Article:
Dealer Who Ordered Drugs In The Mail Sentenced In Federal Court
MOBILE, Ala. – Eric Dynell McGadney, 36, of Mobile, was sentenced today in federal court to 188 months imprisonment for his activities in arranging for the delivery of 144 pills of MDMA, commonly known as Ecstasy, to Mobile in the mail. Court documents reflect that the package McGadney ordered was identified at the United States Post Office by postal inspectors as suspicious. The postal inspectors arranged for a controlled delivery of the package, coordinating with members of the MCSENT unit, who assisted with surveillance and back-up during the delivery. McGadney had arranged for another subject to accept delivery of the package in a false name, but was present when the delivery was made. When law enforcement officers detained the subject who accepted delivery and McGadney, both were advised of their rights and agreed to answer questions. The subject who accepted delivery identified McGadney as the person who asked him to sign for the package. He consented to a search of the package, and the investigators found the MDMA concealed inside a bottle of children’s vitamins. McGadney told the investigators that the person who accepted delivery of the package for him was not involved in the drug delivery scheme. McGadney admitted that the bottle contained “Molly,” a street term for MDMA (Ecstasy), and that he was to deliver the drugs to another person in Mobile. McGadney pled guilty to the charges of possession with intent to distribute MDMA and use of an interstate facility, in this case the United States mail, to facilitate the commission of a drug trafficking felony in January of 2013.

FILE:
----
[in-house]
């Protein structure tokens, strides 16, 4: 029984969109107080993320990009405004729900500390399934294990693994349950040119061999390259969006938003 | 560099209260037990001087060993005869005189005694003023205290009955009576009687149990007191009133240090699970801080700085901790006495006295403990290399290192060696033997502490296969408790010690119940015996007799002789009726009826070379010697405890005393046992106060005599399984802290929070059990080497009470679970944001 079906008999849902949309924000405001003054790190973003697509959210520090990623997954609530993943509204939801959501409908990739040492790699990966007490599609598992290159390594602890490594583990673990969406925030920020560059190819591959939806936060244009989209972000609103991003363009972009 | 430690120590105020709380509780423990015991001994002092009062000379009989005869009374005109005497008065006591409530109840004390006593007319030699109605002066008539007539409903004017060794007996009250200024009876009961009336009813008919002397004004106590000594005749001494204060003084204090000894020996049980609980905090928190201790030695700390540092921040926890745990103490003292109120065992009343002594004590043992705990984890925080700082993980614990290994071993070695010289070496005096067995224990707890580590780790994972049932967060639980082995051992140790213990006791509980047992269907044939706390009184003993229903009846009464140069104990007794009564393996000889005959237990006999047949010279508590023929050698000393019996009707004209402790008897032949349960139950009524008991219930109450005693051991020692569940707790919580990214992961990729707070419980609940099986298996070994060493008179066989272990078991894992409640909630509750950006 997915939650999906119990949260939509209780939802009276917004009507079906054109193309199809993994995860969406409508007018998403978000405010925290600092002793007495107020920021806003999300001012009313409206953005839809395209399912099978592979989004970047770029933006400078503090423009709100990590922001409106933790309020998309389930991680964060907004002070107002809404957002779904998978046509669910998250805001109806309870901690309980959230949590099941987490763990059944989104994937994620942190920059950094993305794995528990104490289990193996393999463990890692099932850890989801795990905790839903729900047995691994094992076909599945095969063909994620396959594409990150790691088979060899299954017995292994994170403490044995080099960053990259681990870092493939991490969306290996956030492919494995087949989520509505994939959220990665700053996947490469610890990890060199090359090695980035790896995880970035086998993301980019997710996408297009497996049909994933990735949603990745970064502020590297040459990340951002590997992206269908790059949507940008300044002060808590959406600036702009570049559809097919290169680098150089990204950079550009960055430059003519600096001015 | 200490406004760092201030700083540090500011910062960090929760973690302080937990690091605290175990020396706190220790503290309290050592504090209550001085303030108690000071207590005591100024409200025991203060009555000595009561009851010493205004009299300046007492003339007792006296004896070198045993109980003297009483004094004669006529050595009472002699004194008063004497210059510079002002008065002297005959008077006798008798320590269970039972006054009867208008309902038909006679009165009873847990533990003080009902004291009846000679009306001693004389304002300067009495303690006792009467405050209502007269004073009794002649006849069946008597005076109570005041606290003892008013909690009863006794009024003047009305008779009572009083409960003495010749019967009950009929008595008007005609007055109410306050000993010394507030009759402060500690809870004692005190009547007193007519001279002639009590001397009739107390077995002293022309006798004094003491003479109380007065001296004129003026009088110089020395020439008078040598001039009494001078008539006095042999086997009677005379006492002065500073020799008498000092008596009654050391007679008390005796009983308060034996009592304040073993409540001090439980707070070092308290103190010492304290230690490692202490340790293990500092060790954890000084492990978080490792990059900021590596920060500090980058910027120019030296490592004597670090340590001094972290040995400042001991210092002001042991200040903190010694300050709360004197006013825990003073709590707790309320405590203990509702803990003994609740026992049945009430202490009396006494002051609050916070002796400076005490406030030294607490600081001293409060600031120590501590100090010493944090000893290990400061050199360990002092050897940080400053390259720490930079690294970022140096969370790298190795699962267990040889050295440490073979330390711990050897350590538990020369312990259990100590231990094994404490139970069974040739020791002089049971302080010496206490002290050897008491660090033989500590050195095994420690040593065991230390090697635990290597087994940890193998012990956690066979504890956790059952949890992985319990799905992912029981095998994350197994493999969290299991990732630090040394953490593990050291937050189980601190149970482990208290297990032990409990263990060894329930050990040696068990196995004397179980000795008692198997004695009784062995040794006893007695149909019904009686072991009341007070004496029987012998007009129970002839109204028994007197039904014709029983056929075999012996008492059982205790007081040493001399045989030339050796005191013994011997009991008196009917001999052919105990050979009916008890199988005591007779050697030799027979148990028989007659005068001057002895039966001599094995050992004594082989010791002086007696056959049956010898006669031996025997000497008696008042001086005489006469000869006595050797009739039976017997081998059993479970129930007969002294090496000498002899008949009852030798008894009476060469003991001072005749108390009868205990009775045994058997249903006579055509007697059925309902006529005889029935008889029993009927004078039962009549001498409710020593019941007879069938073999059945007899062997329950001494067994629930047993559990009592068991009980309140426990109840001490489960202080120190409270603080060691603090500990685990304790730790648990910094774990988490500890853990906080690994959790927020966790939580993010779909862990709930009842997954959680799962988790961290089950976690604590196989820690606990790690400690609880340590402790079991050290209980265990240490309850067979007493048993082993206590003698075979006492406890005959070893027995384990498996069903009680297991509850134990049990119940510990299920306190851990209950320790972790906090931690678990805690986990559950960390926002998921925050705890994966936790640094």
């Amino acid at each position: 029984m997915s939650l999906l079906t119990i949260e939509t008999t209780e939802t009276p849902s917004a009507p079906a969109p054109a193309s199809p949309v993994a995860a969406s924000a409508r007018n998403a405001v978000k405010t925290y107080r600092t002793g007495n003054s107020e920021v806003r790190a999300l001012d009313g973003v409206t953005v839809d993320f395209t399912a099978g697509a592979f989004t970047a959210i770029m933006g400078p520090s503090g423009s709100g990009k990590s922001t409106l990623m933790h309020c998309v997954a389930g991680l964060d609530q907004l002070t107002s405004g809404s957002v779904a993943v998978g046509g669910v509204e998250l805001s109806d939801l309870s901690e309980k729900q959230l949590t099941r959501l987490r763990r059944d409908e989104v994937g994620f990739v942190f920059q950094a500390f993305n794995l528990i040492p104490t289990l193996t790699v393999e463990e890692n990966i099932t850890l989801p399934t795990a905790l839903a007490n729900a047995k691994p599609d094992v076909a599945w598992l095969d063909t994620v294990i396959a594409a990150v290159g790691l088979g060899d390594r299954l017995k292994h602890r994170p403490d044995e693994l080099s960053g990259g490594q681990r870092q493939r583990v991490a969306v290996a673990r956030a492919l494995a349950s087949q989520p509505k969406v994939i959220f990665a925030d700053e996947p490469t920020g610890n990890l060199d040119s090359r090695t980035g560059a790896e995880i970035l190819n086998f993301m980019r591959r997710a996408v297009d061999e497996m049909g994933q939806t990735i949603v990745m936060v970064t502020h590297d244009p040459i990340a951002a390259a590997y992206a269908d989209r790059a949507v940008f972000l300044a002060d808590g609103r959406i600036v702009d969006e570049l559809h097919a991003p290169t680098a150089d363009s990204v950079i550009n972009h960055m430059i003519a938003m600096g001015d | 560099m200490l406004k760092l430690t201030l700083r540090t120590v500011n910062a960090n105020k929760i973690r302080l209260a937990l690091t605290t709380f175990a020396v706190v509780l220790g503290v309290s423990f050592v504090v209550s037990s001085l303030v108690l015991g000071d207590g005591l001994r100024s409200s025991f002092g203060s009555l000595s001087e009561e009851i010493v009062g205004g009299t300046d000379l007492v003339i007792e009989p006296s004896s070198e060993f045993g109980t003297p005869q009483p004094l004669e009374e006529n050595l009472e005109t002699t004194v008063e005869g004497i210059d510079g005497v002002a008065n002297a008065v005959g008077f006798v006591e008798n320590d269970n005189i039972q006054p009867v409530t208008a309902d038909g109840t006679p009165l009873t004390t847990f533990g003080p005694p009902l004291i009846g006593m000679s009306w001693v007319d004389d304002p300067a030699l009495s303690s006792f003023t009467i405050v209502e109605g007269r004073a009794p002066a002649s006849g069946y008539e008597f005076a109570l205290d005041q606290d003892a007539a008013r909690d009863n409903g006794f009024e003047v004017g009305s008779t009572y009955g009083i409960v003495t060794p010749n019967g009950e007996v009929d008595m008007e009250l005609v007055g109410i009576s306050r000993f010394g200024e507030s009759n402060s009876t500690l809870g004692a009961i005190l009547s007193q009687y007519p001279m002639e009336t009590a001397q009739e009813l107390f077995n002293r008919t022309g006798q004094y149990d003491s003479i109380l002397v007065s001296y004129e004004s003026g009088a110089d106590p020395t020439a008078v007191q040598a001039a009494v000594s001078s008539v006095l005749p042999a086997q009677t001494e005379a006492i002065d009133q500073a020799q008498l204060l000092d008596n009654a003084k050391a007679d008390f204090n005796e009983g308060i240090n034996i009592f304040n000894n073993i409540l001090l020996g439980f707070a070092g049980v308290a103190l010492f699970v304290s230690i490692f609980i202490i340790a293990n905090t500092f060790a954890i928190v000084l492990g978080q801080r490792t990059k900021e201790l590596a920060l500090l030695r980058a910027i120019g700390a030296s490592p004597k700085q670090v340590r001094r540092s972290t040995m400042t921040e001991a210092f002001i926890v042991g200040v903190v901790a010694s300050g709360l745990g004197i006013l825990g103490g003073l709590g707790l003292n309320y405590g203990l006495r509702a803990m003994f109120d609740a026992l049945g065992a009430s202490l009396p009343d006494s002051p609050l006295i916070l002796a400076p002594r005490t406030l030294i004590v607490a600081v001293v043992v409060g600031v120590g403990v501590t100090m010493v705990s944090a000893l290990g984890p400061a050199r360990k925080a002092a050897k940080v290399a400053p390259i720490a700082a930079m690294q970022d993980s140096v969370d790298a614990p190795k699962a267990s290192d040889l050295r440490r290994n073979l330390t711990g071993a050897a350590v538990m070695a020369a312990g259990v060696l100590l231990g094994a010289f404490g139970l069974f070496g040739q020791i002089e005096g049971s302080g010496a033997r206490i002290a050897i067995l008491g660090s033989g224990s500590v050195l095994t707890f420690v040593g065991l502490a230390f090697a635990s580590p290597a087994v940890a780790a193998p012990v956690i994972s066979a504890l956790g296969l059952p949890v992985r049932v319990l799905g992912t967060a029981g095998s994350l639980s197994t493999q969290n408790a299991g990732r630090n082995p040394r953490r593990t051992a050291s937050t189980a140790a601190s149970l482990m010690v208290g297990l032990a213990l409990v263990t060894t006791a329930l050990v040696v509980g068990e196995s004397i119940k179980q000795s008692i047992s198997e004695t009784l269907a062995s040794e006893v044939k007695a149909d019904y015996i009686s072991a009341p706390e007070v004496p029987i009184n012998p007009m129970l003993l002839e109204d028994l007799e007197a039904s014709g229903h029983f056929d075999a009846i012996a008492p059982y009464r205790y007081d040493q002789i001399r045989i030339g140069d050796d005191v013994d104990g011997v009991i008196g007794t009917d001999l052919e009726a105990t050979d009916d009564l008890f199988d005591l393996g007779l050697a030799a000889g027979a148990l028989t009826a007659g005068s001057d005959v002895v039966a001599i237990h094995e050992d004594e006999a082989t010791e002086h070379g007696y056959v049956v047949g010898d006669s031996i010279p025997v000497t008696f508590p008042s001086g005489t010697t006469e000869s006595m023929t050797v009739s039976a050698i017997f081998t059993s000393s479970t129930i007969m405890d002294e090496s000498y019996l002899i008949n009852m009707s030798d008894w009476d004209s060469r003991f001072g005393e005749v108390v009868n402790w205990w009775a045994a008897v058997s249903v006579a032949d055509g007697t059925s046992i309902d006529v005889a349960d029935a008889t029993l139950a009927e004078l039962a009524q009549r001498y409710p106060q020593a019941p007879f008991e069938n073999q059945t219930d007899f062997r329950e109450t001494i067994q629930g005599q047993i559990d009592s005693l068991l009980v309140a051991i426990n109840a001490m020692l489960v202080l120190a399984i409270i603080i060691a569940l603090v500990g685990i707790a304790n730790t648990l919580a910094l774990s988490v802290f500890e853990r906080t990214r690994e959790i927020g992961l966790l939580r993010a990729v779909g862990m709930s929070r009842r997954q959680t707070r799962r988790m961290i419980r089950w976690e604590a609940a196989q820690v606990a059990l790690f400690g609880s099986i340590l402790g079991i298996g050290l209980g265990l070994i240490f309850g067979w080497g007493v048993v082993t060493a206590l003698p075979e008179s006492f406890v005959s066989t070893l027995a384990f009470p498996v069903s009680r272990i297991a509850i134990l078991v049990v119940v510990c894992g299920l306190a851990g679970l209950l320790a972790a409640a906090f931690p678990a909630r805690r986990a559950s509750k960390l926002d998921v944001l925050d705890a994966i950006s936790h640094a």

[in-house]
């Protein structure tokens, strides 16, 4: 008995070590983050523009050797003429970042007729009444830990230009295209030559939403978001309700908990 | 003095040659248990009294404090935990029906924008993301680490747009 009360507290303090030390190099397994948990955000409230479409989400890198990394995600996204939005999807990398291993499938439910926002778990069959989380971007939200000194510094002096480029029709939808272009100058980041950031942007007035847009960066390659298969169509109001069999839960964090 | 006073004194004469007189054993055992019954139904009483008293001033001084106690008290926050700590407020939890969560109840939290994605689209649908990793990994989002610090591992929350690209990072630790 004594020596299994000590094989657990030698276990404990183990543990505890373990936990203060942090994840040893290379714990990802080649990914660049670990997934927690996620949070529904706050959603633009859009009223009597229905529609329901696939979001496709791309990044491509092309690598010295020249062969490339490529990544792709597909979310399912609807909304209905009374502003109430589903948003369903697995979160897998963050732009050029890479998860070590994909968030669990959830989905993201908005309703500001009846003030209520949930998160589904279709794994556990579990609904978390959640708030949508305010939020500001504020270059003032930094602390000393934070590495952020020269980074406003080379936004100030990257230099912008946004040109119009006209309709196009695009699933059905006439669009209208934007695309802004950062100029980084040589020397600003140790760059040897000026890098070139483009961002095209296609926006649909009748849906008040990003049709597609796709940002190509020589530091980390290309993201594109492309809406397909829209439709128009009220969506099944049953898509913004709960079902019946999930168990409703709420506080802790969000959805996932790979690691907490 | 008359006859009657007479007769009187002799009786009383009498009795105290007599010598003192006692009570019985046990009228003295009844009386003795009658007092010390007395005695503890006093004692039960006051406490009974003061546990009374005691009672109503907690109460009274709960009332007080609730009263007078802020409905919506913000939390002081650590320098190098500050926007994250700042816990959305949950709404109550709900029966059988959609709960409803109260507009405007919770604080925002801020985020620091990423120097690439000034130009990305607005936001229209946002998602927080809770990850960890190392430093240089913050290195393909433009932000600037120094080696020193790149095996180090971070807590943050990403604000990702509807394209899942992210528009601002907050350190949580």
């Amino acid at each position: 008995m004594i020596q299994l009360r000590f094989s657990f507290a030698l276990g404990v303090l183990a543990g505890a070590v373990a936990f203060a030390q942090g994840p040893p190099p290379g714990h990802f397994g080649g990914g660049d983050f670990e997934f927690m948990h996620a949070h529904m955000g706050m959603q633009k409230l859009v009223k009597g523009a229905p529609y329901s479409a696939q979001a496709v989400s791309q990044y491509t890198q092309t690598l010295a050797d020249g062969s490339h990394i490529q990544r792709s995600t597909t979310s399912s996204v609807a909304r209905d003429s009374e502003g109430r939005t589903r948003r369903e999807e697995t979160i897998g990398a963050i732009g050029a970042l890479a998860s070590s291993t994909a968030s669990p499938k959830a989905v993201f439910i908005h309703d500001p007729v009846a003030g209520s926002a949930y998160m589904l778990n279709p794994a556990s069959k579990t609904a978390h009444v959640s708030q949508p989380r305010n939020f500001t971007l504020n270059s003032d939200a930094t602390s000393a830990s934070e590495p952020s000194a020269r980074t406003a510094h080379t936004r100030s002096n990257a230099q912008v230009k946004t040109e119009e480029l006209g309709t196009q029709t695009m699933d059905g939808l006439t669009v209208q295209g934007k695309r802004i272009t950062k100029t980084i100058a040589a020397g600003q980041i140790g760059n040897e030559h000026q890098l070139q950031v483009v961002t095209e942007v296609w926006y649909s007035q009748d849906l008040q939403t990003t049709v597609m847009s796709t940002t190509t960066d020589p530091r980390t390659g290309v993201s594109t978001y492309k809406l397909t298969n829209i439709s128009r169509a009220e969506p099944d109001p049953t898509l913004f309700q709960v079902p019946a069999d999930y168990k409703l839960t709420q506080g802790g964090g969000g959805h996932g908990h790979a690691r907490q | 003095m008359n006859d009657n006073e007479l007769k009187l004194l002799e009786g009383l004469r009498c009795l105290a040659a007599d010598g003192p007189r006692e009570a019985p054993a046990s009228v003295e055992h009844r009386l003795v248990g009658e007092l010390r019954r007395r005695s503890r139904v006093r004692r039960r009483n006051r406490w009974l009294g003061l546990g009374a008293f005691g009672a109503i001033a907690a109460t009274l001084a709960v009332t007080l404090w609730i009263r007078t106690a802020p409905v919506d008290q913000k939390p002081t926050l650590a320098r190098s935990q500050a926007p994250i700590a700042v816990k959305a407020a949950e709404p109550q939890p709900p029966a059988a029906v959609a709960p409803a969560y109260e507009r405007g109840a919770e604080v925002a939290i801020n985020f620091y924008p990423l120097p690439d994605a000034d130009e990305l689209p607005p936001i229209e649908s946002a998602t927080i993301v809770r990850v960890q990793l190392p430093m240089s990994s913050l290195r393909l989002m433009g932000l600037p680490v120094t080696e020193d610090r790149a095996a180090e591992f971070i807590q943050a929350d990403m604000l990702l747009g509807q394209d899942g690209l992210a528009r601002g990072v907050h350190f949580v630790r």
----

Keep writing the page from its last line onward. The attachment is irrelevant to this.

At the sentencing hearing this morning, United States District Court Judge William H. Steele found that McGadney was a career offender under the United States Sentencing Guidelines, based upon two prior qualifying felony convictions for escape and possession of marijuana in the first degree. The judge ordered that McGadney serve 188 months imprisonment, to be followed by a six-year term of supervised release following the completion of his prison sentence. Judge Steele ordered that McGadney pay $200 in special mandatory assessments, but did not impose a fine.
The case was investigated by the United States Postal Inspection Service, MCSENT, the and the Mobile Police Department. It was prosecuted in the United States Attorney=s Office by Assistant United States Attorney Gloria Bedwell.
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